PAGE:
Sunday, 19 March 2017


The garden has seen very little in the way of nesting behaviour so far, although some signs of courtship among the local bird population has been noted.

Near to the garden numerous magpies are collecting sticks for nesting, while some have even almost completed nests.

However the nest boxes have seen absolutely nothing, which is unusual because in previous years, at least one nest box would have already been taken – indeed in some years they’re taken in January.

The weather is certainly becoming cooler again and while numerous blue and great tits have been seen to inspect the emerging bulbs on trees and bushes, it may be that it’s not quite right to start building a nest yet.

It’s not a convincing theory, but one this garden is hoping is true, otherwise it’ll be the first year no nests have been recorded here in a decade.

Are the cats, who are continuing to use the garden as a toilet, to blame? If so then action will be taken to combat this trend.

Locally the smaller trees are slowly starting to turn green and bring some colour to the area, while the birds are always excited when the bird feeders in the trees are filled up.

Indeed they are on the feeders within seconds of them being hung up again, full of peanuts and seeds.

Saturday, 11 March 2017


A couple of weeks ago it was all about winter storms, now spring is very much in the air.

Birds are singing, blossom is blowing wistfully in the light breeze and the sun is being supporting by warm winds to bring a little bit of heat to the land.

The daffodils are one of many plants providing colour to the garden. 

Unfortunately it hasn’t led to any activity in either of the nest boxes with cameras in, which probably means that neither will be used this year.

Of course it might mean that the birds know of a forthcoming blast of winter is around the corner and don’t want to jump the gun on the breeding season – it’s not something many people will be betting on though!

The cats are seemingly waging war on one of the garden’s borders, despite an influx of plants and shrubs.

Just today, a week after the last ‘collection’, another six ‘deposits’ had to be removed, before young fingers got hold of them.

There will only be one winner, and it won’t be the cats, but it looks like there will be many battles ahead before they are defeated.

I do wonder if the cats are making the birds nervous about nesting near the house and it’s something that is very disappointing if true.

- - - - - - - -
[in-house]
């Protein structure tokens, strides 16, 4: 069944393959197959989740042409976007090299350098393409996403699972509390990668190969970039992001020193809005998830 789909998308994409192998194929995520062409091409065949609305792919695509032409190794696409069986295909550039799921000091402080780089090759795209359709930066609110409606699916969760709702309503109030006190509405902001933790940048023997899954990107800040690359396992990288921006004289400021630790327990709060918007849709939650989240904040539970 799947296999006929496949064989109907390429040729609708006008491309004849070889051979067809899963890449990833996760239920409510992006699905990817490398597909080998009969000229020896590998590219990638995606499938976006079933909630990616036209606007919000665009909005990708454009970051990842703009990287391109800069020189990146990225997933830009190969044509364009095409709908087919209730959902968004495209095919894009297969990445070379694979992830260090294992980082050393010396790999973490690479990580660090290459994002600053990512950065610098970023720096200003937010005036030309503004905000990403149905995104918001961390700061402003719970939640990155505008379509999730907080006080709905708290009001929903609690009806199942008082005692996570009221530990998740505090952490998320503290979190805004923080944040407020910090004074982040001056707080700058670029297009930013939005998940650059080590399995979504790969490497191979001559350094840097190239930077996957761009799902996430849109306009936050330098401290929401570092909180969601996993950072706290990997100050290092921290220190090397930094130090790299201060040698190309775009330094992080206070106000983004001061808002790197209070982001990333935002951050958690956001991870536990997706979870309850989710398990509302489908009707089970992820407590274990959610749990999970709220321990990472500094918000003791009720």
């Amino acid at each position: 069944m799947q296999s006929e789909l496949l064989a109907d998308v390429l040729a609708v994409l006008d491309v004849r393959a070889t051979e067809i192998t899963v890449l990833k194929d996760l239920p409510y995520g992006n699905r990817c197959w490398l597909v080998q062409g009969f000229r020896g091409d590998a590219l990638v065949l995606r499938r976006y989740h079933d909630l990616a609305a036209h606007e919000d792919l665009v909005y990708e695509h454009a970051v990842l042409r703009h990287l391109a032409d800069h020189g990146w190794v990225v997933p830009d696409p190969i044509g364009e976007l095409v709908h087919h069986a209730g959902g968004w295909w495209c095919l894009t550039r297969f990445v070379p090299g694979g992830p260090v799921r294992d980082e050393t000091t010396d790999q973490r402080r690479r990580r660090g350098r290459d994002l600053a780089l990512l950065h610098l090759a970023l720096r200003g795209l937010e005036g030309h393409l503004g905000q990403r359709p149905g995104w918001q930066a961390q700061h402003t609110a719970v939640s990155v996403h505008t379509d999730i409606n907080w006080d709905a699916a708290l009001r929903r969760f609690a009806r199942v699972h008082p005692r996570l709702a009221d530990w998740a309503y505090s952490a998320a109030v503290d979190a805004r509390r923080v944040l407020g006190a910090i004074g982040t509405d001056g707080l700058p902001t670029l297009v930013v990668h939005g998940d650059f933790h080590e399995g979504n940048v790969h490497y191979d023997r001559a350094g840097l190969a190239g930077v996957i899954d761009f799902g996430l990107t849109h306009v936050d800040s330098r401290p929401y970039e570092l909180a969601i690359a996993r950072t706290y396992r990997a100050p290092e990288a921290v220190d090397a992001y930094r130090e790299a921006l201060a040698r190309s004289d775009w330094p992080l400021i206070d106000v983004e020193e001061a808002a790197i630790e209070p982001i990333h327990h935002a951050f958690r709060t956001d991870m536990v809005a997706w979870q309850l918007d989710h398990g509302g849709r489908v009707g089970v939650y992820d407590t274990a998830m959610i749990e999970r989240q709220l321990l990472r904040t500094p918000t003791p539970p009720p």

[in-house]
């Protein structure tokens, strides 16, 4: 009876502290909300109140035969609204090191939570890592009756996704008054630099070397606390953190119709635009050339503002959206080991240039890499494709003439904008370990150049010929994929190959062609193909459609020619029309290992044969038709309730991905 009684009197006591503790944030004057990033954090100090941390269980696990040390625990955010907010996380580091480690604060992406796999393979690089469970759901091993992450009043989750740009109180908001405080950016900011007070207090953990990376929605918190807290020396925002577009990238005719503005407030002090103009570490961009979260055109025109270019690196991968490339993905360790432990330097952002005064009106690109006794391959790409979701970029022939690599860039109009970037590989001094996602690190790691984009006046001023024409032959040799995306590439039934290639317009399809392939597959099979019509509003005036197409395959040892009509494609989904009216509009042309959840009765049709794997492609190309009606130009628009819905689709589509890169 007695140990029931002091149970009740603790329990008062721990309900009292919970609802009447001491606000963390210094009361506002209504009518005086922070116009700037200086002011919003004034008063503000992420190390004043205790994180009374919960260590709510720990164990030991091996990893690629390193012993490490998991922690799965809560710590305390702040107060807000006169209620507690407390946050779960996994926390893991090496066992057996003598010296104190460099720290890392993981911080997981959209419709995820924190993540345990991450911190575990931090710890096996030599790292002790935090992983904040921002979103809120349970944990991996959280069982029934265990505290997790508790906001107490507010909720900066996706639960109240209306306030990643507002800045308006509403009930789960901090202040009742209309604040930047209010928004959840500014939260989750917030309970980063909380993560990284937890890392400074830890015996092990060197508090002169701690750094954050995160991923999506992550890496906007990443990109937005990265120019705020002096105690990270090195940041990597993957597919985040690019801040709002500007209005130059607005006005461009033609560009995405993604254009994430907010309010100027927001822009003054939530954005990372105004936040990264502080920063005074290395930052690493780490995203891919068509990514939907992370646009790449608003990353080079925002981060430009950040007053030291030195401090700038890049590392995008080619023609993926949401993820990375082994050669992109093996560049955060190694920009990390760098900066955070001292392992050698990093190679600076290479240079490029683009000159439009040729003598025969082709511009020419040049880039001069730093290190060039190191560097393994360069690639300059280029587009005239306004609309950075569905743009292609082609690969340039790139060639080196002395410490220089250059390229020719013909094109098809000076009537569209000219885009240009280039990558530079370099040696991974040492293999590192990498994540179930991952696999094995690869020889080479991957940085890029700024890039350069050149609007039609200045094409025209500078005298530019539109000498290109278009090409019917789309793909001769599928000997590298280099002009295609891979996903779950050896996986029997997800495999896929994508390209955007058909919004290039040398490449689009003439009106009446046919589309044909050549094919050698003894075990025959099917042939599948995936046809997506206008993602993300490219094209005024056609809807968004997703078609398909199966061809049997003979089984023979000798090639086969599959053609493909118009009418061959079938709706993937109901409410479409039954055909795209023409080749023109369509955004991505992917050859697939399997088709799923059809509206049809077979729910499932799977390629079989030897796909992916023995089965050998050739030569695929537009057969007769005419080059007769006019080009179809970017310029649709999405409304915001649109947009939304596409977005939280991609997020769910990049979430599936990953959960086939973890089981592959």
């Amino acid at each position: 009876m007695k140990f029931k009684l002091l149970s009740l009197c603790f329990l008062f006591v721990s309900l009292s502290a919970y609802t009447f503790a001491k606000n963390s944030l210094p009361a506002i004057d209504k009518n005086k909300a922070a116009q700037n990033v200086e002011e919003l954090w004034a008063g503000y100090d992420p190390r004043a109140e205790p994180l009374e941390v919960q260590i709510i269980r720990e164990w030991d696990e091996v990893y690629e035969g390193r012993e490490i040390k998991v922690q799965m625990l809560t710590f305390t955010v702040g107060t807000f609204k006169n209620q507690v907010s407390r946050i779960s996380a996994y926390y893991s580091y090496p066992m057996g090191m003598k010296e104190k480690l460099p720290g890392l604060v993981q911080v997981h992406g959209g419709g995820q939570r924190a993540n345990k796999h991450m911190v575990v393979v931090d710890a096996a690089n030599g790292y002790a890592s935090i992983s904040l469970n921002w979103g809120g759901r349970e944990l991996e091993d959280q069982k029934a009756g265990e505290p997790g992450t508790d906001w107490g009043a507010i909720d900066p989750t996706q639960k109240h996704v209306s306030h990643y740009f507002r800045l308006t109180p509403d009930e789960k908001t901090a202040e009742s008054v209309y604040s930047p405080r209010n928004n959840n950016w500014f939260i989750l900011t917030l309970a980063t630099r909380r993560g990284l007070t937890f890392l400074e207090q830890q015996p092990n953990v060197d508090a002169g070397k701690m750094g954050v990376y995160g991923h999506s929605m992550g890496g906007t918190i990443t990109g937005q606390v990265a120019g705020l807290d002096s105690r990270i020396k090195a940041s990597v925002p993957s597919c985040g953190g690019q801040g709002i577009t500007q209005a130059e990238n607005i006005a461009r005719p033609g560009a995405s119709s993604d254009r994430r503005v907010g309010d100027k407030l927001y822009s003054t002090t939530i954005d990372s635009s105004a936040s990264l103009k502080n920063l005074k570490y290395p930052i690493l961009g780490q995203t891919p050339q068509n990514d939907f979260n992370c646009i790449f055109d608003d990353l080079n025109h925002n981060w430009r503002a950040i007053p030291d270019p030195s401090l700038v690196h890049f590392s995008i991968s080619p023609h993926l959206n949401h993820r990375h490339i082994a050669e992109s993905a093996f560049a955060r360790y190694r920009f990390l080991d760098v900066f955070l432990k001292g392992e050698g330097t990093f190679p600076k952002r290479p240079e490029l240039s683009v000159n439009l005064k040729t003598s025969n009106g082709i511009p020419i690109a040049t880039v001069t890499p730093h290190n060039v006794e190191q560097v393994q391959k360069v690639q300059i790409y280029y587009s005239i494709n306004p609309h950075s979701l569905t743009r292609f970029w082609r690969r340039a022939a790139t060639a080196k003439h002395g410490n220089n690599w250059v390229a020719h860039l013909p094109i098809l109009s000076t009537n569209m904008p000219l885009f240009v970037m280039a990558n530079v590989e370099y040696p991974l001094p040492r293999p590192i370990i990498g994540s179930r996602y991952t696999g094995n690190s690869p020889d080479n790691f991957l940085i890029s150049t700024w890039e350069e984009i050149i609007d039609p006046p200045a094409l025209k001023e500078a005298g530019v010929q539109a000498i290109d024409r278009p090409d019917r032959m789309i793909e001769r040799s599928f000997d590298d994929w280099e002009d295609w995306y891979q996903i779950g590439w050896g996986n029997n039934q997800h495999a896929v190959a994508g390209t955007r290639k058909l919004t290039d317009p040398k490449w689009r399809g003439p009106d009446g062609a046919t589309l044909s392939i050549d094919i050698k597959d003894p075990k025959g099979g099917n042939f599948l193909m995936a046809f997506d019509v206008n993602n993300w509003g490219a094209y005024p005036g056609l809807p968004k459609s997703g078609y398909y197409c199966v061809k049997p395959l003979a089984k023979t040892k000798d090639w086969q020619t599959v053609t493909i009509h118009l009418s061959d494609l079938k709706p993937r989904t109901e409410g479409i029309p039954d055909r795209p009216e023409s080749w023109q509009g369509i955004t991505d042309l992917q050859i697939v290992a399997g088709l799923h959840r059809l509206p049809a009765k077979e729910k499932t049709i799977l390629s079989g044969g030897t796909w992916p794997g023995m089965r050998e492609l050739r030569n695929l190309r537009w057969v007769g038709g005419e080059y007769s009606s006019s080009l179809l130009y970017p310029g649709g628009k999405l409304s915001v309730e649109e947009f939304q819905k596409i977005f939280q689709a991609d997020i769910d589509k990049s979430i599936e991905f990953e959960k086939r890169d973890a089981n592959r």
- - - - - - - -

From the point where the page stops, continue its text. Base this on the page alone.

Cat owners need to do everything they can to stop their pets killing and negatively affecting local wildlife. It is NOT the way of nature for domestic cats to ravage local populations of small wildlife.

Humans putting too many cats in a small area can be negative for the cats as well as the wildlife, so if any cat owners read this, please take note.

Now it’s time to cross those fingers that the cats stop leaving poo in the garden and the birds start the process of nest building.

Sunday, 26 February 2017


In the last post it mentioned ‘non-stormy winter’, well that certainly isn’t true now! A pretty ferocious storm has passed and another one, with less ferociousness, is currently running across most of the UK.

The first one had a big impact on the garden and surrounding area, with trees down, bushes bent over and one of the birds feeders being blown into oblivion – never to be seen again.

Three others survived in situ and have been a welcome supply of food for the birds after they had to spend many hours hunkered down away from the wind and rain.

The two nest box cameras are working, albeit only one is able to translate night images, but both have revealed no activity at all, which is very unusual for this late in February.

One nest box designed for tits, which has never been used, has been redesigned to suit robins, and I’m keeping my fingers crossed that one of the locally resident birds use it.

It’s been semi covered with rose and ivy, so time will tell if that’s enough cover for them.

The blossom on the trees that emerged last week following the mild weather has been scattered over a wide area, so it may mean a depleted crop of fruit this year.

Cats are still a big problem and I wonder if them being in our garden is making the birds nervous and causing them to look for nest sites elsewhere.

The cat patrol has been stepped up and all cats near the garden are being firmly chased away.

Will it work? The birds will benefit if it does.

Tuesday, 7 February 2017


After a relatively non-stormy autumn and warm winter, so far, the forecast is set for a spell of colder weather, which will invariably have an impact on our wildlife.

In recent weeks the garden has been a regular feeding place for long tailed tits, a sure sign that nature’s bounty of food is bordering on empty.

This is a signal for help with extra food, particularly fat-based snacks, for birds and wildlife in general, and with easterly winds making for some very cold wind-chill temperatures, now is the time to make sure those feeders are regularly topped up.

While the garden fills with small bird flocks, overhead many groups of birds fly to daytime feeding grounds from overnight roosts.

The marshes near the garden provide many birds with food and safe roosting sites, particularly waders. This in turn means predators including the peregrine falcon, short-eared owl and marsh harrier are about, albeit it much smaller numbers.

It’s great to see flocks of redwing and fieldfare, along with passings from curlew, lapwing and various ducks and gulls. They all make use of the fields around the garden for feeding, while feeding and roosting around the marshes.

The cold weather will affect them all, but with saltwater in abundance around the marshes, it will need a prolonged spell of cold weather to mean the waders and shore birds will suffer from a food shortage.

Meanwhile it’s up to people to help the smaller garden birds with helpings of peanuts and fat snacks, to help them until spring brings warmth and insects.

Tuesday, 31 January 2017